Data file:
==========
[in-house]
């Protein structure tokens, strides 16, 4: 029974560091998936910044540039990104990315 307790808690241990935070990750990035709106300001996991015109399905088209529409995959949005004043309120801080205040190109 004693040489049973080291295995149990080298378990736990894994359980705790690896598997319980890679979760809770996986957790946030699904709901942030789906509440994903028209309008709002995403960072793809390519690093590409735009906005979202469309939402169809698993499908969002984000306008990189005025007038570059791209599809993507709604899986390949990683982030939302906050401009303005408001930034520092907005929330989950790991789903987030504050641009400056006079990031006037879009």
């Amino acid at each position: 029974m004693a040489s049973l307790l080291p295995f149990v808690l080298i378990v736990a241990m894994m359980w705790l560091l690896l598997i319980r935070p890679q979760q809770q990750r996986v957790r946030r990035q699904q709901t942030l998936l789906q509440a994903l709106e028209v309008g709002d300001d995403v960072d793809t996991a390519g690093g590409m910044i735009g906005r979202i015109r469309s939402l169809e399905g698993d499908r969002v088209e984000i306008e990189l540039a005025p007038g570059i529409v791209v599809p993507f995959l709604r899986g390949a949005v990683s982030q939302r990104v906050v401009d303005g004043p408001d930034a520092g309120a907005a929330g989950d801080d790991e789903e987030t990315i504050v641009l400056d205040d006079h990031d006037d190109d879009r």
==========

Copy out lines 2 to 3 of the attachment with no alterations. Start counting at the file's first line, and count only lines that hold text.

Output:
């Protein structure tokens, strides 16, 4: 029974560091998936910044540039990104990315 307790808690241990935070990750990035709106300001996991015109399905088209529409995959949005004043309120801080205040190109 004693040489049973080291295995149990080298378990736990894994359980705790690896598997319980890679979760809770996986957790946030699904709901942030789906509440994903028209309008709002995403960072793809390519690093590409735009906005979202469309939402169809698993499908969002984000306008990189005025007038570059791209599809993507709604899986390949990683982030939302906050401009303005408001930034520092907005929330989950790991789903987030504050641009400056006079990031006037879009």
């Amino acid at each position: 029974m004693a040489s049973l307790l080291p295995f149990v808690l080298i378990v736990a241990m894994m359980w705790l560091l690896l598997i319980r935070p890679q979760q809770q990750r996986v957790r946030r990035q699904q709901t942030l998936l789906q509440a994903l709106e028209v309008g709002d300001d995403v960072d793809t996991a390519g690093g590409m910044i735009g906005r979202i015109r469309s939402l169809e399905g698993d499908r969002v088209e984000i306008e990189l540039a005025p007038g570059i529409v791209v599809p993507f995959l709604r899986g390949a949005v990683s982030q939302r990104v906050v401009d303005g004043p408001d930034a520092g309120a907005a929330g989950d801080d790991e789903e987030t990315i504050v641009l400056d205040d006079h990031d006037d190109d879009r």